He was quick to point out that he’s not suggesting the 1960s were the good old days, saying every era has its challenges. Though Andy Griffith is a great role model for boys, the show itself depicts a racist and misogynistic era. Dr. Sax advises parents to watch the show with their boys, to explain the inequities. 

Today, we have The Simpsons, in which Homer is a lazy bum who thinks about food and beer all day, and Bart is an idiot. Dr. Sax says he has a great deal of respect for the show and its understanding of cultural shifts in America, but that it is hardly Father Knows Best.

But The Simpsons is not an outlier. In his research, Dr. Sax went through 150 of the most popular television shows of 2015, and could not find one that portrayed the father as consistently competent. He specifically mentioned Disney shows, in which parents are clueless and the butt of jokes.

“That’s a really profound change in American culture,” Dr. Sax says.

 Stott also noted the influence of television on boys, particularly the show Family Guy.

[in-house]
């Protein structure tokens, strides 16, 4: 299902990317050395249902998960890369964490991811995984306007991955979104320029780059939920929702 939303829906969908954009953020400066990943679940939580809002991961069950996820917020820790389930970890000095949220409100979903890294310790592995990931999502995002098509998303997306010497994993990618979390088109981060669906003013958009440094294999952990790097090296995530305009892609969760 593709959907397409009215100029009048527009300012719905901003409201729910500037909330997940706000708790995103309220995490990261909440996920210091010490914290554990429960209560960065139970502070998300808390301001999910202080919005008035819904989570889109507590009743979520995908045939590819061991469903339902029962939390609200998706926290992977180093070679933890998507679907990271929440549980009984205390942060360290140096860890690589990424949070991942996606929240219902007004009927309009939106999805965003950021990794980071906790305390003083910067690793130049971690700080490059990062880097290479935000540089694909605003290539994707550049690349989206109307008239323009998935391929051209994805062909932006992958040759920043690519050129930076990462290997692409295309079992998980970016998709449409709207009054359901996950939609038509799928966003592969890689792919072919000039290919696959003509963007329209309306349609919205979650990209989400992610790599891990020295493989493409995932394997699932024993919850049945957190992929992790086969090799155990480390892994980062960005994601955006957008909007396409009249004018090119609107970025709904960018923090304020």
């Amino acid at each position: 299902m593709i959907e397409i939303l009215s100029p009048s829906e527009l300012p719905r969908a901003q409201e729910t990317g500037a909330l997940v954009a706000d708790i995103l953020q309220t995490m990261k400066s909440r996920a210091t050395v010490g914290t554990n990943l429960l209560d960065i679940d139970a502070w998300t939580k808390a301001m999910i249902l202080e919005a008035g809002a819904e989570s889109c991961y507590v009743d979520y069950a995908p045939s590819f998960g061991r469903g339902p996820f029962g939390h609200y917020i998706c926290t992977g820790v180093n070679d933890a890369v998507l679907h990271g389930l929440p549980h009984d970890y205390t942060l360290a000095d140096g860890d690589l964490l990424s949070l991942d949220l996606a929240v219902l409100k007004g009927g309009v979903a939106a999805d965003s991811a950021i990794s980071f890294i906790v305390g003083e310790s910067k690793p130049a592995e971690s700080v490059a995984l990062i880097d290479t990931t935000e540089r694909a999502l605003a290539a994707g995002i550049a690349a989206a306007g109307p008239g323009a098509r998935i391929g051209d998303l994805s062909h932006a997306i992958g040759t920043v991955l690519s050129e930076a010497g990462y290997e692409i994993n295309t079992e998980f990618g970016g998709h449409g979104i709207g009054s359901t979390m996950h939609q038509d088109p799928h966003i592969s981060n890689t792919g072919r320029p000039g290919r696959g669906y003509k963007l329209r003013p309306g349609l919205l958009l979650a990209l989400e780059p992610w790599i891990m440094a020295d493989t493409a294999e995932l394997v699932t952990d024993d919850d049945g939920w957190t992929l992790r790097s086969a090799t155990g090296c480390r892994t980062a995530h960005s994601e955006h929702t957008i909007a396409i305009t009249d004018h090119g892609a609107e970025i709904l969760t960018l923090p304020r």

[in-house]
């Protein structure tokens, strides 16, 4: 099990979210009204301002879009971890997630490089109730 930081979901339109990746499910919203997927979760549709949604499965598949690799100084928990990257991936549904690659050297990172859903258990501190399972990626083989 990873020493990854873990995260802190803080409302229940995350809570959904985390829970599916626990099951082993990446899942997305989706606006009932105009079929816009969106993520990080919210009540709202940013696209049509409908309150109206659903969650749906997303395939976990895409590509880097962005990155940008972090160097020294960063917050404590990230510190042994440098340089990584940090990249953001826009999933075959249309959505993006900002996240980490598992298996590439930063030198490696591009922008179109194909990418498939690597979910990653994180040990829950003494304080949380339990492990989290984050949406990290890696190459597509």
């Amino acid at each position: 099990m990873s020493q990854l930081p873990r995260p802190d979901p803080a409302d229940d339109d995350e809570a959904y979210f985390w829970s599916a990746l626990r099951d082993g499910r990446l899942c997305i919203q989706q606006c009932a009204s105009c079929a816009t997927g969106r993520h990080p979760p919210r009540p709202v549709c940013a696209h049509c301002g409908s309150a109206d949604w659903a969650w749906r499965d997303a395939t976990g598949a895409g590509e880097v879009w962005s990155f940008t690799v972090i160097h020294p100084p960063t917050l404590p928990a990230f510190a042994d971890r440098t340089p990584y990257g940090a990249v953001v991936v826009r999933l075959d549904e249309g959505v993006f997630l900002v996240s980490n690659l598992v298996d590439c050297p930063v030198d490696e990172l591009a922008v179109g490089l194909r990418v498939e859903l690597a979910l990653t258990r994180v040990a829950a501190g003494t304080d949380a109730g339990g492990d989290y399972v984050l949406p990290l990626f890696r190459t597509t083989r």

“All the boys love that show. It’s so shallow, and he’s a poor role model. I can see that playing into it,” Stott says.

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Closing the Gap

Television shows from the 1950s and ’60s depict another important difference from modern life: Children are free to play on their own (both in and out of school) and often get into sticky situations. Indeed, many plots turn on the child doing something reckless and learning a valuable lesson as a result.

In today’s hyper-vigilant world, children have fewer and fewer opportunities to challenge themselves through play. No where is this more evident than at school, where the fear of litigation has turned playgrounds into outdoor gym classes, where adults closely supervise play, and many kids stand idly looking at their phones.

“Over the last forty years education changed in multiple ways, and schools became less friendly to boys,” Dr. Sax says. “Are kids allowed to throw snow balls on school grounds during school hours? No. We used to throw snowballs and the teachers would come out and join us. Today if a kid starts throwing snowballs a teacher comes running out to stop him.”